- Included in Eastons: No
- Included in Hitchcocks: No
- Included in Naves: Yes
- Included in Smiths: No
- Included in Websters: Yes
- Included in Strongs: Yes
- Included in Thayers: Yes
- Included in BDB: Yes
- H1431 Used 1 time
- H1700 Used 1 time
- H3653 Used 4 times
- H4438 Used 1 time
- H6927 Used 3 times
- H8216 Used 0 times
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ESTA'TE,noun [Latin status, from sto, to stand. The roots stb, std and stg, have nearly the same signification, to set, to fix. It is probable that the Latin sto is contracted from stad, as it forms steti.
1. In a general sense, fixedness; a fixed condition; now generally written and pronounced state.
She cast us headlong from our high estate
2. Condition or circumstances of any person or thing, whether high or low. Luke 1:48.
3. Rank; quality.
Who hath not heard of the greatness of your estate?
4. In law, the interest, or quantity of interest, a man has in lands, tenements, or other effects. Estates are real or personal. Real estate consists in lands or freeholds, which descent to heirs; personal estate consists in chattels or movables, which go to executors and administrators. There are also estates for life, for years, at will, etc.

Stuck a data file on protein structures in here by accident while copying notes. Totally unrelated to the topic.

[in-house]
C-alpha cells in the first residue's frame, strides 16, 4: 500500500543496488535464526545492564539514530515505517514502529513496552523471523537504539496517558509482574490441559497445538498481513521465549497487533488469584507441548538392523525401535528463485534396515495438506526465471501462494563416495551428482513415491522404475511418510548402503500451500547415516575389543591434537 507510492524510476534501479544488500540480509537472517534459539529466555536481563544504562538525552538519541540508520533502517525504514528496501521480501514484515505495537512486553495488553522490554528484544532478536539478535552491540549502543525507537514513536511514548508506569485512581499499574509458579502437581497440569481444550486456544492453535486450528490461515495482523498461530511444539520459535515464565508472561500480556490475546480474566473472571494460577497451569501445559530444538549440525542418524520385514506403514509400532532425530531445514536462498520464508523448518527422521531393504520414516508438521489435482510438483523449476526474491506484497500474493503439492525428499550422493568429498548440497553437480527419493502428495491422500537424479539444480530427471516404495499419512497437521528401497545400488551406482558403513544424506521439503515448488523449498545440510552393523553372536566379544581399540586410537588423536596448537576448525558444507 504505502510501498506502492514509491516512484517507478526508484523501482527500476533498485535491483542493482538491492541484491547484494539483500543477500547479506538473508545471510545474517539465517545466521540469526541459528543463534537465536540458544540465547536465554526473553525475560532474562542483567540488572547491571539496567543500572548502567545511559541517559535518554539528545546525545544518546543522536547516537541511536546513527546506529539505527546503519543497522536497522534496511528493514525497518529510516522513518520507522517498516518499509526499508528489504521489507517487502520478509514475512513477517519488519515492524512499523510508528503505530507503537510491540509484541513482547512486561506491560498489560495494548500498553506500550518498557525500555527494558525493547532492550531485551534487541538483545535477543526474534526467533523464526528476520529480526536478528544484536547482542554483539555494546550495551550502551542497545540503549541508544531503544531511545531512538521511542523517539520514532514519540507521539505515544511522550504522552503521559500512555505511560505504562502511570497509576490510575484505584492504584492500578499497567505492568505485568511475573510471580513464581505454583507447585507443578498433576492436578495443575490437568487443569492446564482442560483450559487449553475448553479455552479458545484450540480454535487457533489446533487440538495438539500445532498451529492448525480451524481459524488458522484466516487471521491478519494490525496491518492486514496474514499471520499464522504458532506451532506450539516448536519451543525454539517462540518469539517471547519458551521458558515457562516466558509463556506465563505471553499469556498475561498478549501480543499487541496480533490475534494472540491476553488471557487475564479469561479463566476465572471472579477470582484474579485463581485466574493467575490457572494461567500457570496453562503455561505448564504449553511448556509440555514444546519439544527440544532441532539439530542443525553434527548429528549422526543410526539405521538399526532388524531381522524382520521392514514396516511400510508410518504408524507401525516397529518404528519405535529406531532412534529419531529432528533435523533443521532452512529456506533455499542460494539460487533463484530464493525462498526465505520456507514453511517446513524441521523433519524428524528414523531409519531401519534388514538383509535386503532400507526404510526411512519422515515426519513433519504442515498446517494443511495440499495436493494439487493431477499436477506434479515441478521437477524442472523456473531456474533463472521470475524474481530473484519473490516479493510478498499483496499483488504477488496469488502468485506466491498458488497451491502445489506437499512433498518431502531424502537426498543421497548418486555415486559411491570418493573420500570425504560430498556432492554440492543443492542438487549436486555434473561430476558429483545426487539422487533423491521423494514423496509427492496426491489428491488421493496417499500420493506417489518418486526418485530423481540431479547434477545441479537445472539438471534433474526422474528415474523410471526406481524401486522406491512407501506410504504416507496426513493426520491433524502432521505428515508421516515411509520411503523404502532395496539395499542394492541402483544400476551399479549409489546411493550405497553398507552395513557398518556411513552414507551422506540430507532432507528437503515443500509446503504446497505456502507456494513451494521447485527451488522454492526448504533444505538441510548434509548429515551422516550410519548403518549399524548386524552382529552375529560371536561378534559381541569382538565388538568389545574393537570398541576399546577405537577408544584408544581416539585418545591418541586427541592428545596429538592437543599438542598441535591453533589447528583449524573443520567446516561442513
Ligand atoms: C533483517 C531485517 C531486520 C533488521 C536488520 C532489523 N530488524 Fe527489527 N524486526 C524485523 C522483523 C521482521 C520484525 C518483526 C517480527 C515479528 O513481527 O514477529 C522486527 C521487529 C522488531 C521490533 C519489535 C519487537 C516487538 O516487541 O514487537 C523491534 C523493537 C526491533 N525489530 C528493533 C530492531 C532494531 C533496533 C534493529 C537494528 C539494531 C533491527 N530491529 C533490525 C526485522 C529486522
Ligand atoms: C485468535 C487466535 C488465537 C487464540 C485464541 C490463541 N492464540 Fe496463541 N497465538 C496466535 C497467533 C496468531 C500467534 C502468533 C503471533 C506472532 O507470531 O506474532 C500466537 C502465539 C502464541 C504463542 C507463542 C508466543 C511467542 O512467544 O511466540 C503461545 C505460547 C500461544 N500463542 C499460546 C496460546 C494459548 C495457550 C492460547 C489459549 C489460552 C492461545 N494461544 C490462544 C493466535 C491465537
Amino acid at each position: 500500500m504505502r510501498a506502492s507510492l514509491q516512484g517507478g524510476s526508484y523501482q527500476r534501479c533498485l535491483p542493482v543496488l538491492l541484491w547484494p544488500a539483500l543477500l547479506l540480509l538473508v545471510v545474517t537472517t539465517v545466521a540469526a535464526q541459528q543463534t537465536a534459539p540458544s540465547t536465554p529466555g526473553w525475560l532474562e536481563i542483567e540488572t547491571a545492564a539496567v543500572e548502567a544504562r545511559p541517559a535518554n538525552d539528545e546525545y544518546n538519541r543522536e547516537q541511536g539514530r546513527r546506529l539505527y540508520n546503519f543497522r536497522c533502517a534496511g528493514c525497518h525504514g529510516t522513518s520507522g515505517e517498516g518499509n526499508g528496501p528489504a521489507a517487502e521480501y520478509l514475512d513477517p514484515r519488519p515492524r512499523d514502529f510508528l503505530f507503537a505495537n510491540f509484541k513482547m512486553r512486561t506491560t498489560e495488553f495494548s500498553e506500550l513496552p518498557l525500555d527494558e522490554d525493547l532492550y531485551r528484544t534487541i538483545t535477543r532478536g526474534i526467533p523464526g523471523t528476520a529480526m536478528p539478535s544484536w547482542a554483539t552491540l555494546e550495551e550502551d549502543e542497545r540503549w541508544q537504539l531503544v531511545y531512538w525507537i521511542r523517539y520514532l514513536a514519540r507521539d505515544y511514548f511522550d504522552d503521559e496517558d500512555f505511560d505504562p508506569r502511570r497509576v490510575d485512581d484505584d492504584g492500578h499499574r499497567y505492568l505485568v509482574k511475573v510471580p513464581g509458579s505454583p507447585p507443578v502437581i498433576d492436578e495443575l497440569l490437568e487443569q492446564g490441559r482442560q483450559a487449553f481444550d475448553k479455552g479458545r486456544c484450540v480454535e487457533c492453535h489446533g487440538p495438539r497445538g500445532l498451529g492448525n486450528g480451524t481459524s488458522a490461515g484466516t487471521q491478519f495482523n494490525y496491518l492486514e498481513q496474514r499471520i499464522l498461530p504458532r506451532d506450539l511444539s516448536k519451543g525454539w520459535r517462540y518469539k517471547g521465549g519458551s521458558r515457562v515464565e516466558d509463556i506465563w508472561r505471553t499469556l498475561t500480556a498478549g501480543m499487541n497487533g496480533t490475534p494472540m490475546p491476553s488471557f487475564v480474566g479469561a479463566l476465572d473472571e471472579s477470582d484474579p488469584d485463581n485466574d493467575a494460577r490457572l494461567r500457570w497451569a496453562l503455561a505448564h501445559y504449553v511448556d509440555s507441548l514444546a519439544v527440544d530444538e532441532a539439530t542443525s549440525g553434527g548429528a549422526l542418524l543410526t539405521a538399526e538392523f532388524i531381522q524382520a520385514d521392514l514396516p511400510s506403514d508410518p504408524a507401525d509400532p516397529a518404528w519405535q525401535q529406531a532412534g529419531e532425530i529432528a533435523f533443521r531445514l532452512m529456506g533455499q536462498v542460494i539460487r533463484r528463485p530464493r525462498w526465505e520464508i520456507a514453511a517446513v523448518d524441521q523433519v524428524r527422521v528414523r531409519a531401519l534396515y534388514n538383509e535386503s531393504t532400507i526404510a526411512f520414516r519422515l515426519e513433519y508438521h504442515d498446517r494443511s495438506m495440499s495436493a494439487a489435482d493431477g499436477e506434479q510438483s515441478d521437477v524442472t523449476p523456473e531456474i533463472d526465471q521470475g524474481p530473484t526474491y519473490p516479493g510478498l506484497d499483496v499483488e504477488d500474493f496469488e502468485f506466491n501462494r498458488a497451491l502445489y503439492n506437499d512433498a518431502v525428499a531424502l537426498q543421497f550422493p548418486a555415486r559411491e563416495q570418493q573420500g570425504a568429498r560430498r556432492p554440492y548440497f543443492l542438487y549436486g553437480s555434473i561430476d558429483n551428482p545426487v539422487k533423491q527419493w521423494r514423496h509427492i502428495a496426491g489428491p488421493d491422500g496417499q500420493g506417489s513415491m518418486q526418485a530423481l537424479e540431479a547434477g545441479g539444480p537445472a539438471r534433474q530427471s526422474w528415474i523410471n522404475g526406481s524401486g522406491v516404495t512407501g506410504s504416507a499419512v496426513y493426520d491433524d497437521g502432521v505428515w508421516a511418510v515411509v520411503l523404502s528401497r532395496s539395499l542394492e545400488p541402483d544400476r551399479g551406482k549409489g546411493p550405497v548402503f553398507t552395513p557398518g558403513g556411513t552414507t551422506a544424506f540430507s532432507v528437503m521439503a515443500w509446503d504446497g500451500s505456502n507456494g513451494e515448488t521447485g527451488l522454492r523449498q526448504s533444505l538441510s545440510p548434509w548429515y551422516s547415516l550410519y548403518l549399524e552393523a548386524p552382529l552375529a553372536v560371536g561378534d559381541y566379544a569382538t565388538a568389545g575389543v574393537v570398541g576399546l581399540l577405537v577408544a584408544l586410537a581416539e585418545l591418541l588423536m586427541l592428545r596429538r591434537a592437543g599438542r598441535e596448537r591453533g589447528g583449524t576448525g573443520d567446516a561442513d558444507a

5. Fortune; possessions; property in general. He is a man of a great estate He left his estate unincumbered.
6. The general business or interest of government; hence, a political body; a commonwealth; a republic. But in this sense, we now use State.
Estates, in the plural, dominions; possessions of a prince.
1. Orders or classes of men in society or government. Herod made a supper for his chief estates. Mark 6:21.
In Great Britain, the estates of the realm are the king, lords and commons; or rather the lords and commons.
ESTA'TE, verb transitive To settle as a fortune. [Little used.]
1. To establish. [Little used.]
ESTA'TED, participle passive or adjective Possessing an estate.